Of all high-energy particles, only neutrinos can directly convey astronomical information from the edge of the universe -- and from deep inside the most cataclysmic high-energy processes, notes Robert Morse, a UW-Madison professor of physics and the principal investigator for the AMANDA project.

Sunk more than one-and-a-half kilometers beneath the South Pole, the National Science Foundation-funded AMANDA Telescope is designed to look not up, but down, through the Earth to the sky in the Northern Hemisphere. Since neutrinos can and do skip through the Earth continuously, it is the logical direction to point the telescope in order to filter out other, confusing high-energy events. The Earth between the detector at the South Pole and the northern sky filters out everything but neutrinos.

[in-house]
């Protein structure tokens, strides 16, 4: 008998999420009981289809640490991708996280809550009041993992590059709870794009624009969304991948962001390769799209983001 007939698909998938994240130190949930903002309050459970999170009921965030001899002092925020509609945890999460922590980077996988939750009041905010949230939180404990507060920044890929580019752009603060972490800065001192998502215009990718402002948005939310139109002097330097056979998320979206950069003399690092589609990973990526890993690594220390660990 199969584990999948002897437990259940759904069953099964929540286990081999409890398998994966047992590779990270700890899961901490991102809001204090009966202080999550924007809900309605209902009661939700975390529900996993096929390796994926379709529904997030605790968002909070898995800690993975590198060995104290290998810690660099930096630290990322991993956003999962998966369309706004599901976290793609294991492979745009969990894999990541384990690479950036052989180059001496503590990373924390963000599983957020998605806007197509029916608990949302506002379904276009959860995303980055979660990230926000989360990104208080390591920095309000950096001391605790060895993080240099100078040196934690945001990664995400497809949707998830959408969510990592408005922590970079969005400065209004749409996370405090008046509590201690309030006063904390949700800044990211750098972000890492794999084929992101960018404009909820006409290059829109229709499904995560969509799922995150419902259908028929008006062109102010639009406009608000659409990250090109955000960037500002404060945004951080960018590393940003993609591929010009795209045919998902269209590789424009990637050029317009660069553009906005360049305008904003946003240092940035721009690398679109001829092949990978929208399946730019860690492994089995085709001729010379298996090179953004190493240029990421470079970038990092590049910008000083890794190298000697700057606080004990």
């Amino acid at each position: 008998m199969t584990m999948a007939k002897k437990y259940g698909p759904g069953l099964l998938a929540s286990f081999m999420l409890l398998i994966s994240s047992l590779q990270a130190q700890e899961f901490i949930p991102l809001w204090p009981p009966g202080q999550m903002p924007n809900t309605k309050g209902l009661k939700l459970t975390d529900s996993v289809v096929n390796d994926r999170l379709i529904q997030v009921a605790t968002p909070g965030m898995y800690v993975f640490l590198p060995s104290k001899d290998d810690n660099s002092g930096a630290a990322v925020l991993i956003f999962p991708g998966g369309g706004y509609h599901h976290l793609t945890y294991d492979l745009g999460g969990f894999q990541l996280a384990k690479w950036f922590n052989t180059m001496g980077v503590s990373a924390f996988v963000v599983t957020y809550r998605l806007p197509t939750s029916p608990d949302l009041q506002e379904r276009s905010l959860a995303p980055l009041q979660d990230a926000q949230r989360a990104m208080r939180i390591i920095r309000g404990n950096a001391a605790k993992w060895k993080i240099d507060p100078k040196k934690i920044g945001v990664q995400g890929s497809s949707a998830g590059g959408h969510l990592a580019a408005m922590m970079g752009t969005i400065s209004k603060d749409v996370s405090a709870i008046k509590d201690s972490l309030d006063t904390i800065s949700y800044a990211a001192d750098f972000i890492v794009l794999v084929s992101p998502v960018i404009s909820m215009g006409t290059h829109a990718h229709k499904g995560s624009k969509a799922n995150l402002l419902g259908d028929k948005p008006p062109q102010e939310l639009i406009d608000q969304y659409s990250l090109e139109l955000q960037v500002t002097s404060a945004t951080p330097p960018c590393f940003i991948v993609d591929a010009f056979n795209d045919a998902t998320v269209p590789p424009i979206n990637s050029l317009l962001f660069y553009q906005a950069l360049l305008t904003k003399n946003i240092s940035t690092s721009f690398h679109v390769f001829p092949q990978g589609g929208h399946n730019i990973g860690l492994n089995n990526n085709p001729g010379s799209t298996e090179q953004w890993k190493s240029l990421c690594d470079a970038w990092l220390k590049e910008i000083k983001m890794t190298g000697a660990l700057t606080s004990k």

The AMANDA telescope array consists of 677 optical modules, each the size of a bowling ball, arrayed on electrical cables set deep in the ice beneath the South Pole and arranged in a cylinder 500 meters in height and 120 meters in diameter.

The glass modules at the heart of AMANDA work like light bulbs in reverse, capturing the faint and fleeting streaks of light created when the occasional neutrino crashes head on into another particle such as a proton. The subatomic wreck creates a muon, another subatomic particle that, conveniently, traces an ephemeral trail of blue light through the ice identical to the path of the neutrino. In theory, that trail can be used to point back to the neutrino's point of origin. The discovery of point sources of high-energy cosmic neutrinos is a long-standing quest of modern astrophysics.